Review: The Hobbit: The Battle of the Five Armies (2014)

The Hobbit: The Battle of the Five Armies


Peter Jackson
Fran Walsh, Philippa Boyens, Peter Jackson, Guillermo del Toro (Novel: J.R.R. Tolkien)
144 min.
Martin Freeman, Ian McKellen, Richard Armitage, Ken Stott, Graham McTavish, William Kircher, James Nesbitt, Stephen Hunter, Dean O’Gorman, Aidan Turner, John Callen, Peter Hambleton, Jed Brophy, Mark Hadlow, Adam Brown, Orlando Bloom, Evangeline Lilly, Lee Pace, Cate Blanchett, Hugo Weaving, Christopher Lee, Ian Holm, Mikael Persbrandt, Sylvester McCoy, Luke Evans, Stephen Fry, John Bell, Ryan Gage, Peggy Nesbitt, Mary Nesbitt, Manu Bennett, John Tui, Billy Connolly, Benedict Cumberbatch
MPAA Rating
PG-13 for extended sequences of intense fantasy action violence, and frightening

Buy on DVD/Blu-ray



Source Material

After thirteen years, the Middle Earth Saga has come to a close with the third and final film in The Hobbit Trilogy. Peter Jackson and crew have brought things full circle, ending where he began, but not before The Battle of the Five Armies takes its toll on the people of Tolkien’s legendary world.

The sixth film begins where the fifth ended. The great and powerful dragon Smaug (voiced by Benedict Cumberbatch) has launched himself against the people of Laketown believing them to be responsible for sending a burglar into his home to steal his wealth. Breathing fire down on the fearful populace, it takes the courage of an archer named Bard and his equally courageous son to put an end to the dragon before he can destroy them all.

As one battle ends, another begins as the forces in Dol Guldur in the south of Mirkwood forest, where Gandalf has been taken prisoner by the forces of the Necromancer, now having revealed himself as the formidable foe Sauron. Launching a strike against The Lonely Mountain, Sauron’s forces march north to be joined by enemies from the north while the men, elves and dwarfs quarrel over rights to the dragon’s hoard.

Jackson’s vision of Middle Earth will never be surpassed. Delving into the fantastical world of J.R.R. Tolkien, he’s brought us many exciting stories within the narrow focus of the author’s four books and apocryphal data. It would be easy to lambast Jackson for expanding the small, kid-friendly story of The Hobbit into the massive, somewhat unwieldy cinematic triumph that it has been, but when you consider the extant material pulled in to enliven and flesh out the rather rudimentary Hobbit, the end result is nothing short of spectacular.

The cast acquits themselves well in the final outing, with the likes of Luke Evans being the weakest of the ensemble. Martin Freeman evokes the world weary Bilbo Baggins so effortlessly that it’s easy to forget how little the actor had to work from considering the rather simplistic depiction Bilbo receives in the story. His performance continues to be the highlight of the franchise even when stalwart actors like Ian McKellen and Richard Armitage flex their muscles in dominant performances.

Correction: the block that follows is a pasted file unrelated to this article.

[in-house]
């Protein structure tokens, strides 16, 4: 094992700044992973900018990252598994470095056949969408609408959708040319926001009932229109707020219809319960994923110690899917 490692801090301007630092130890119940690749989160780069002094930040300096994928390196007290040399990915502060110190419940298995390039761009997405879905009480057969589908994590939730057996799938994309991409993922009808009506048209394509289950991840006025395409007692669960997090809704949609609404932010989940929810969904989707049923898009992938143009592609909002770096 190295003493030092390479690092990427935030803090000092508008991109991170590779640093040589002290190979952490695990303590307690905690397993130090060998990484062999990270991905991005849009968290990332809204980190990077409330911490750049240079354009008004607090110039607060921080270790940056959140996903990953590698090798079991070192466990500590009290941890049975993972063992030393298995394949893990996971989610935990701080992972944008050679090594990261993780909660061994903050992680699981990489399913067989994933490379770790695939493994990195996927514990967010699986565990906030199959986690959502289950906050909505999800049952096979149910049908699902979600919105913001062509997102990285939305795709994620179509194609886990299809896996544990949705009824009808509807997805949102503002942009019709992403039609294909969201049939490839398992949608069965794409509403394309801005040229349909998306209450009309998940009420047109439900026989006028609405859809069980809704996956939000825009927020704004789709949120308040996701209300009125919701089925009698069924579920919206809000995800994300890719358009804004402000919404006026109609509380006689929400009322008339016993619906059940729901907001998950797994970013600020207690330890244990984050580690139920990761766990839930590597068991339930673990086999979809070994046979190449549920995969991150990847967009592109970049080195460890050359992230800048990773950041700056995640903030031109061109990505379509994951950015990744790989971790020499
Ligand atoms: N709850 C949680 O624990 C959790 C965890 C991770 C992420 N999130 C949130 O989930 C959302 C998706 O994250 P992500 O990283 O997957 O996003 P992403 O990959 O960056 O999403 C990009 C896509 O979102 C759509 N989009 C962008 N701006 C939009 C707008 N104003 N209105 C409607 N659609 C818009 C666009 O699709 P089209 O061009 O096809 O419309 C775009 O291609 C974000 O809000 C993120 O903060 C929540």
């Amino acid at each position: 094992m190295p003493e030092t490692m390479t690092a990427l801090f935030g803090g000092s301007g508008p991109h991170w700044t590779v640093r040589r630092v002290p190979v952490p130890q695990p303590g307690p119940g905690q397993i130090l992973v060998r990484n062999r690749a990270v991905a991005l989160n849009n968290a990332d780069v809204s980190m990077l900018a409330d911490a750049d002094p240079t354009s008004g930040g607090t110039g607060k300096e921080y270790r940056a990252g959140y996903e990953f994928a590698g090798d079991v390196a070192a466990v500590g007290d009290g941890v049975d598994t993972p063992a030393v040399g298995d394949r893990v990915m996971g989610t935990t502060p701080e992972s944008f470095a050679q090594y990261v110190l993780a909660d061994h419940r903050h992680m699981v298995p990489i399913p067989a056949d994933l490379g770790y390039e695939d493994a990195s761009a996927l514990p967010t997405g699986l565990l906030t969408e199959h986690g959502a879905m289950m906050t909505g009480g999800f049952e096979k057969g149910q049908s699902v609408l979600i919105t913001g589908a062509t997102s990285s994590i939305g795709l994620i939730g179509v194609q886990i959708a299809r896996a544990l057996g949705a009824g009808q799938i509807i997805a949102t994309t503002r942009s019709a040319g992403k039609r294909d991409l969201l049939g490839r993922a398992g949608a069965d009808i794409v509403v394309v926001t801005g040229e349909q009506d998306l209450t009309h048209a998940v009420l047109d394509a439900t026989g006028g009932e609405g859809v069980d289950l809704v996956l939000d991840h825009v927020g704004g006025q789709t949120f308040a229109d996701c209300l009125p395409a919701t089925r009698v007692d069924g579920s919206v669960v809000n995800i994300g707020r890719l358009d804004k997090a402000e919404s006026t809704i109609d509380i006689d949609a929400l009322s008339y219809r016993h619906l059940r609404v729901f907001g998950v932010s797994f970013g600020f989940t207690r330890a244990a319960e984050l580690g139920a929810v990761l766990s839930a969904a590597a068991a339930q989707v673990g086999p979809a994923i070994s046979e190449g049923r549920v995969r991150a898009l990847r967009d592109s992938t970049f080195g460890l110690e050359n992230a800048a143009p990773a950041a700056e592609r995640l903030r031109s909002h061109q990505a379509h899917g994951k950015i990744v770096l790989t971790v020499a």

Perhaps the stories could have been shortened. There are plenty of elements that could have been left out in favor of an extended release on DVD, but the splendor and magnificence of the world mutes those concerns as every minute we get to spend in the glorious realm of Middle Earth, even when dire forces are attempting to exert control over it, is a minute we should cherish. Jackson keeps the story flowing more easily than in the prior outing and the intense, spectacular combat sequences are punctuated with tense, somber valleys that allow the audience to breathe before being tossed back into the fray.

While The Hobbit: The Battle of the Five Armies isn’t quite the emotional powerhouse in its final moments as The Lord of the Rings: The Return of the King was, it still packs a lot of complex feelings. Unlike the original trilogy, not everyone makes it out of the final film alive and those multiple engagements with the audience are supremely engaging.

Peter Jackson may struggle to find a path out of Tolkien’s world, but after these energetic, exciting, superlative efforts, I can only hope he discovers a project that befits his passion. Perhaps he’ll one day return to the project with a miniseries based on The Silmarillion, but that’s a project only die hard Rings aficionados would likely find interest in.

The Hobbit: The Battle of the Five Armies is a bittersweet finale. It takes us back to The Shire for one last visit where the wise words of Bilbo Baggins accentuate the necessity of small folks doing momentous tasks. It doesn’t matter your physical size, it only matters the size of your conscience and your heart. For even the smallest of souls can make the grandest of differences and that’s precisely the real world analogy Jackson can now lay personal claim to.

Review Written

April 6, 2015

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